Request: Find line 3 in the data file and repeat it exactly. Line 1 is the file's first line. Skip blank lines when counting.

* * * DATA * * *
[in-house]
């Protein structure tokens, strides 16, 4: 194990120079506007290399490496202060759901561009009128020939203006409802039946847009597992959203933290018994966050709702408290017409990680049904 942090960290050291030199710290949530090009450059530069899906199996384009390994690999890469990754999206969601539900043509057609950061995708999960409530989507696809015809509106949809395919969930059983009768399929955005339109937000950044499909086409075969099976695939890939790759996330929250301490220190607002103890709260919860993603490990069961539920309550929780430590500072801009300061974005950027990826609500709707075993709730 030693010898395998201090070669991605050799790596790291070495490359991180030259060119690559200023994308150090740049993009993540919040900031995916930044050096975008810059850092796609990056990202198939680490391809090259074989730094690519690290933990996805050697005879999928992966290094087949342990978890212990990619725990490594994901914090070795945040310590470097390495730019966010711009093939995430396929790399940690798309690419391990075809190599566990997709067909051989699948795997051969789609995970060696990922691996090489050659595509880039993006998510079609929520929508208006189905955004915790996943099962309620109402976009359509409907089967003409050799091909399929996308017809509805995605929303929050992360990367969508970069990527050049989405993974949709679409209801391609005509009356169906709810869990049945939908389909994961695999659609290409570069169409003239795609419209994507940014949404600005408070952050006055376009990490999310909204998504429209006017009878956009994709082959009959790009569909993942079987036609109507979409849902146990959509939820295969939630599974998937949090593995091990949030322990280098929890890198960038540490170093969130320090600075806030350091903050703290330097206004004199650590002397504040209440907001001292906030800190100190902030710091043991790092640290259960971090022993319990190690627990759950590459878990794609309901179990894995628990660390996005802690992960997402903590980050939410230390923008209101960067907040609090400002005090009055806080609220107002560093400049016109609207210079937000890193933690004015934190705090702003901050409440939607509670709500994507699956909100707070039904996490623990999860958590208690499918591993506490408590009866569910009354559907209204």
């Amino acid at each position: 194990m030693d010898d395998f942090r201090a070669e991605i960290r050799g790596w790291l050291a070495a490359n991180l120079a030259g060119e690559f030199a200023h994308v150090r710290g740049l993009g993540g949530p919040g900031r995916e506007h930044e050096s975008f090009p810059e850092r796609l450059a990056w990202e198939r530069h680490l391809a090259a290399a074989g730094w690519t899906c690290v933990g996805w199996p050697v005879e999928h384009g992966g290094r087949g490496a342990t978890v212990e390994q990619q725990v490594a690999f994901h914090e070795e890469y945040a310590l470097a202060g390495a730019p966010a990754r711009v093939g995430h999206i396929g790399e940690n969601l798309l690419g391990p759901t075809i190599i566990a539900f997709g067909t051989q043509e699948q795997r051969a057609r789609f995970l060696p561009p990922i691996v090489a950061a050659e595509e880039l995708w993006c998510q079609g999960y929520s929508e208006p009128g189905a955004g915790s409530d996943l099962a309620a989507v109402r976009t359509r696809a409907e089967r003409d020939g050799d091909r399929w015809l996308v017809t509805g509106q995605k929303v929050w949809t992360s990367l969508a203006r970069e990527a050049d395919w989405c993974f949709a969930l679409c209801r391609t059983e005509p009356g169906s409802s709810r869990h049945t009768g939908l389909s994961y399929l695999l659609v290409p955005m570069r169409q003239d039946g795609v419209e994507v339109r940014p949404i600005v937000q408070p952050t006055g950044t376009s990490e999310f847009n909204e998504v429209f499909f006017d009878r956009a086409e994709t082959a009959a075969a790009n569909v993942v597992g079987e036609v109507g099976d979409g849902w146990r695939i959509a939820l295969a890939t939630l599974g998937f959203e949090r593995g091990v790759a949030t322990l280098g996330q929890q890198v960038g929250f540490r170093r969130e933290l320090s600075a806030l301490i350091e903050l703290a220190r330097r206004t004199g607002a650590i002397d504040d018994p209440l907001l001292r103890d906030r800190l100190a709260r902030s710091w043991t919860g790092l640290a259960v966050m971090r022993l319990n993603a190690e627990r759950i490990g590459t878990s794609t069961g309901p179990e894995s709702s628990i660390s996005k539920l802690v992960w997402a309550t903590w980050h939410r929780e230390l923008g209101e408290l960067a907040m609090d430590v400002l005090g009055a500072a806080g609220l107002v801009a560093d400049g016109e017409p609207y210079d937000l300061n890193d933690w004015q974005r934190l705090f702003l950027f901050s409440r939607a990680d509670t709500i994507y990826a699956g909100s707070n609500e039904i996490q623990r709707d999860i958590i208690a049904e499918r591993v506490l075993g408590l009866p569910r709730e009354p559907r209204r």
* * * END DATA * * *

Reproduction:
């Amino acid at each position: 194990m030693d010898d395998f942090r201090a070669e991605i960290r050799g790596w790291l050291a070495a490359n991180l120079a030259g060119e690559f030199a200023h994308v150090r710290g740049l993009g993540g949530p919040g900031r995916e506007h930044e050096s975008f090009p810059e850092r796609l450059a990056w990202e198939r530069h680490l391809a090259a290399a074989g730094w690519t899906c690290v933990g996805w199996p050697v005879e999928h384009g992966g290094r087949g490496a342990t978890v212990e390994q990619q725990v490594a690999f994901h914090e070795e890469y945040a310590l470097a202060g390495a730019p966010a990754r711009v093939g995430h999206i396929g790399e940690n969601l798309l690419g391990p759901t075809i190599i566990a539900f997709g067909t051989q043509e699948q795997r051969a057609r789609f995970l060696p561009p990922i691996v090489a950061a050659e595509e880039l995708w993006c998510q079609g999960y929520s929508e208006p009128g189905a955004g915790s409530d996943l099962a309620a989507v109402r976009t359509r696809a409907e089967r003409d020939g050799d091909r399929w015809l996308v017809t509805g509106q995605k929303v929050w949809t992360s990367l969508a203006r970069e990527a050049d395919w989405c993974f949709a969930l679409c209801r391609t059983e005509p009356g169906s409802s709810r869990h049945t009768g939908l389909s994961y399929l695999l659609v290409p955005m570069r169409q003239d039946g795609v419209e994507v339109r940014p949404i600005v937000q408070p952050t006055g950044t376009s990490e999310f847009n909204e998504v429209f499909f006017d009878r956009a086409e994709t082959a009959a075969a790009n569909v993942v597992g079987e036609v109507g099976d979409g849902w146990r695939i959509a939820l295969a890939t939630l599974g998937f959203e949090r593995g091990v790759a949030t322990l280098g996330q929890q890198v960038g929250f540490r170093r969130e933290l320090s600075a806030l301490i350091e903050l703290a220190r330097r206004t004199g607002a650590i002397d504040d018994p209440l907001l001292r103890d906030r800190l100190a709260r902030s710091w043991t919860g790092l640290a259960v966050m971090r022993l319990n993603a190690e627990r759950i490990g590459t878990s794609t069961g309901p179990e894995s709702s628990i660390s996005k539920l802690v992960w997402a309550t903590w980050h939410r929780e230390l923008g209101e408290l960067a907040m609090d430590v400002l005090g009055a500072a806080g609220l107002v801009a560093d400049g016109e017409p609207y210079d937000l300061n890193d933690w004015q974005r934190l705090f702003l950027f901050s409440r939607a990680d509670t709500i994507y990826a699956g909100s707070n609500e039904i996490q623990r709707d999860i958590i208690a049904e499918r591993v506490l075993g408590l009866p569910r709730e009354p559907r209204r």